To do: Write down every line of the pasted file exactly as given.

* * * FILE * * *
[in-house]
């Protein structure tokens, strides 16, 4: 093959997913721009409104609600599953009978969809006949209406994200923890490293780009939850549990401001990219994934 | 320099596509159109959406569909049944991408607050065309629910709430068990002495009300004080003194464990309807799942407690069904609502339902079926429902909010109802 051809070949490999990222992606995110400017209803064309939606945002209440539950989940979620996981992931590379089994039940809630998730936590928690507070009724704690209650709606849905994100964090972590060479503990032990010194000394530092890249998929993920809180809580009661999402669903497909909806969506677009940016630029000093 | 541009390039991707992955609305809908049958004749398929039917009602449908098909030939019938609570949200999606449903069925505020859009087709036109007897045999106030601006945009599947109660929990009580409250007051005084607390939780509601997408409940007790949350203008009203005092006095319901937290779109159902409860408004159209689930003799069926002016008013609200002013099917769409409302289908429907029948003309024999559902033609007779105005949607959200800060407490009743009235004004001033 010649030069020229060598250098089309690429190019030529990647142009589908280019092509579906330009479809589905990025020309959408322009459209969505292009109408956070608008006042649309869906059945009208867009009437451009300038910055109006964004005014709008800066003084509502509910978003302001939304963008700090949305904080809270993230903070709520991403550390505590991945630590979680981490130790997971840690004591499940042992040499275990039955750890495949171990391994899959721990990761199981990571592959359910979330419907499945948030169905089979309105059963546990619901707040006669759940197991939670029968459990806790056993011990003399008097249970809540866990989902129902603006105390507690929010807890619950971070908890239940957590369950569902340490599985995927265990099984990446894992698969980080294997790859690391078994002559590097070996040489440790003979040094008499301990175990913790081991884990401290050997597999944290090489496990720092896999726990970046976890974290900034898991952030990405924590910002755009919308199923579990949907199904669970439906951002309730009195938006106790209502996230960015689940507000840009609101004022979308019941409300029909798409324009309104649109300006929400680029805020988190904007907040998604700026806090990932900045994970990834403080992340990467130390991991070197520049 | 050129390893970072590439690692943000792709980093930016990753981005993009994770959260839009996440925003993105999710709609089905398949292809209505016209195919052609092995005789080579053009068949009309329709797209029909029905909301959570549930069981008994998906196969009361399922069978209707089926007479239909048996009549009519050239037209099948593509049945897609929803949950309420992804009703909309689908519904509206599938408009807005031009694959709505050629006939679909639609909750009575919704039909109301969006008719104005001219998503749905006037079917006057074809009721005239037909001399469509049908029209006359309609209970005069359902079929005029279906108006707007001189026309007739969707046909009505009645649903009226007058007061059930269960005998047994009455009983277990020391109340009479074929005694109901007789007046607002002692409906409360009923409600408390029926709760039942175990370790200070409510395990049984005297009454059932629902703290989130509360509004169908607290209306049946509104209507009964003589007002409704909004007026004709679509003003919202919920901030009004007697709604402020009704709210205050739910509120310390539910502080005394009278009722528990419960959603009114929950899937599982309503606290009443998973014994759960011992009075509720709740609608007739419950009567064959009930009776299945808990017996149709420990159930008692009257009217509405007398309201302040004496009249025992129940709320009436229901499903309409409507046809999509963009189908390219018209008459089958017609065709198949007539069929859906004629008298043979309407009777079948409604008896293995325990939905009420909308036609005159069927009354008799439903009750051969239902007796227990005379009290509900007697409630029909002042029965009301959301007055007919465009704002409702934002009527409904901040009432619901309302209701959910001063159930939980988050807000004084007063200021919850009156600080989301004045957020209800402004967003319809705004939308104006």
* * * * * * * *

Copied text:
[in-house]
């Protein structure tokens, strides 16, 4: 093959997913721009409104609600599953009978969809006949209406994200923890490293780009939850549990401001990219994934 | 320099596509159109959406569909049944991408607050065309629910709430068990002495009300004080003194464990309807799942407690069904609502339902079926429902909010109802 051809070949490999990222992606995110400017209803064309939606945002209440539950989940979620996981992931590379089994039940809630998730936590928690507070009724704690209650709606849905994100964090972590060479503990032990010194000394530092890249998929993920809180809580009661999402669903497909909806969506677009940016630029000093 | 541009390039991707992955609305809908049958004749398929039917009602449908098909030939019938609570949200999606449903069925505020859009087709036109007897045999106030601006945009599947109660929990009580409250007051005084607390939780509601997408409940007790949350203008009203005092006095319901937290779109159902409860408004159209689930003799069926002016008013609200002013099917769409409302289908429907029948003309024999559902033609007779105005949607959200800060407490009743009235004004001033 010649030069020229060598250098089309690429190019030529990647142009589908280019092509579906330009479809589905990025020309959408322009459209969505292009109408956070608008006042649309869906059945009208867009009437451009300038910055109006964004005014709008800066003084509502509910978003302001939304963008700090949305904080809270993230903070709520991403550390505590991945630590979680981490130790997971840690004591499940042992040499275990039955750890495949171990391994899959721990990761199981990571592959359910979330419907499945948030169905089979309105059963546990619901707040006669759940197991939670029968459990806790056993011990003399008097249970809540866990989902129902603006105390507690929010807890619950971070908890239940957590369950569902340490599985995927265990099984990446894992698969980080294997790859690391078994002559590097070996040489440790003979040094008499301990175990913790081991884990401290050997597999944290090489496990720092896999726990970046976890974290900034898991952030990405924590910002755009919308199923579990949907199904669970439906951002309730009195938006106790209502996230960015689940507000840009609101004022979308019941409300029909798409324009309104649109300006929400680029805020988190904007907040998604700026806090990932900045994970990834403080992340990467130390991991070197520049 | 050129390893970072590439690692943000792709980093930016990753981005993009994770959260839009996440925003993105999710709609089905398949292809209505016209195919052609092995005789080579053009068949009309329709797209029909029905909301959570549930069981008994998906196969009361399922069978209707089926007479239909048996009549009519050239037209099948593509049945897609929803949950309420992804009703909309689908519904509206599938408009807005031009694959709505050629006939679909639609909750009575919704039909109301969006008719104005001219998503749905006037079917006057074809009721005239037909001399469509049908029209006359309609209970005069359902079929005029279906108006707007001189026309007739969707046909009505009645649903009226007058007061059930269960005998047994009455009983277990020391109340009479074929005694109901007789007046607002002692409906409360009923409600408390029926709760039942175990370790200070409510395990049984005297009454059932629902703290989130509360509004169908607290209306049946509104209507009964003589007002409704909004007026004709679509003003919202919920901030009004007697709604402020009704709210205050739910509120310390539910502080005394009278009722528990419960959603009114929950899937599982309503606290009443998973014994759960011992009075509720709740609608007739419950009567064959009930009776299945808990017996149709420990159930008692009257009217509405007398309201302040004496009249025992129940709320009436229901499903309409409507046809999509963009189908390219018209008459089958017609065709198949007539069929859906004629008298043979309407009777079948409604008896293995325990939905009420909308036609005159069927009354008799439903009750051969239902007796227990005379009290509900007697409630029909002042029965009301959301007055007919465009704002409702934002009527409904901040009432619901309302209701959910001063159930939980988050807000004084007063200021919850009156600080989301004045957020209800402004967003319809705004939308104006």